Photo by Sanja Kostić

Right above the Inner Stambol Gate (Unutrašnja Stambol kapija), even after more than 200 years you are still able to check the time on the Clocktower (Sahat kula) that was built 1740-1789 and has survived the eventful past of its surroundings pretty much untouched. Okay, it was renovated in the middle of the 19th century, but overall it's one of the few structures that the often war-stricken history of Belgrade has passed without any visible trace. Logical consequence or bitter irony, but quite significantly clearer traces of war can be found directly left and right of it – namely numerous exhibits of the Military museum (Vojni muzej) in the impressive building on your left, originally constructed in the 1920s as Military Geographical Institute. Now is the time in case you want to get away from the main hustle and bustle by taking a short walk around the eastern walls of the fortress. Simply follow the signs to the museum entrance, cross the main gate and stroll along the less frequented paths towards the Zindan Gate (Zindan kapija).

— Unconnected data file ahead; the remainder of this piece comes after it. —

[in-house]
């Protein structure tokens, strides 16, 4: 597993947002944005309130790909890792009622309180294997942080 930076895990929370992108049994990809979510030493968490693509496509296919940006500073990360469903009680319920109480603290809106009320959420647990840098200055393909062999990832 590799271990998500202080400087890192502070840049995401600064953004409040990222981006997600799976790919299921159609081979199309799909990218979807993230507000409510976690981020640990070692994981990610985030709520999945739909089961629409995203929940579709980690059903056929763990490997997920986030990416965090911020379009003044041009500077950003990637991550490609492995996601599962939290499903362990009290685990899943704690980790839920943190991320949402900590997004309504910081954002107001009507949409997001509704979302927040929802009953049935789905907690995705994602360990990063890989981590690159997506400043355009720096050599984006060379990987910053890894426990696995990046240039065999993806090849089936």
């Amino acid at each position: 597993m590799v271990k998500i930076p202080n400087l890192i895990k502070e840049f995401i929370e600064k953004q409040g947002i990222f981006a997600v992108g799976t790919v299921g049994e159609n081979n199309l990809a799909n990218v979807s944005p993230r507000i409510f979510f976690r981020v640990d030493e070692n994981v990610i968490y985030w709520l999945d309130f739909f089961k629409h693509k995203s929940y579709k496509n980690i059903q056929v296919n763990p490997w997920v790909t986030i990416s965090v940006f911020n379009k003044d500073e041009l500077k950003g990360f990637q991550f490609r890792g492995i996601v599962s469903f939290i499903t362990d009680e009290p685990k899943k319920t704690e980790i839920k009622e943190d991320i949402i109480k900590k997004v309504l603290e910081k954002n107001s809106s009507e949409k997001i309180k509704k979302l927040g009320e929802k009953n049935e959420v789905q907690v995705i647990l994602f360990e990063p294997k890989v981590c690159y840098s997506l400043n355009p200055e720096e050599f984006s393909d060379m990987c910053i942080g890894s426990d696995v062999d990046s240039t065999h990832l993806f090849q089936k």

Underpassing the Clocktower instead you will reach the upper town (Gornji grad) of the fortress. The former residence of despot Stefan Lazarević, who in 1405 apppointed Belgrade as capital for the first time, is a wonderful green area ideal for walks or chilling in the sun. Or in the shadows. Or if physical stuff is more your thing, you can give archery a try here. In the center of the area Damat Ali-Paša's Turbeh (Damad Ali-pašino turbe), one of the very few surviving Islamic monuments in Belgrade, houses the remains of two Ottoman commanders. Also don't miss the pretty peculiar statue of Stefan Lazarević, a 3.2 meter high bronze sculpture by Nebojša Mitrić! Last but not least on the north corner of the complex, where the main entrance to the fortress was located in the ruler's days, the Despot's Gate and the Castellan Tower (Despotova kapija & kula) are also dedicated to Lazarević. For a mere 200 RSD you can enter and climb the tower to get a slightly better view and overview from the roof.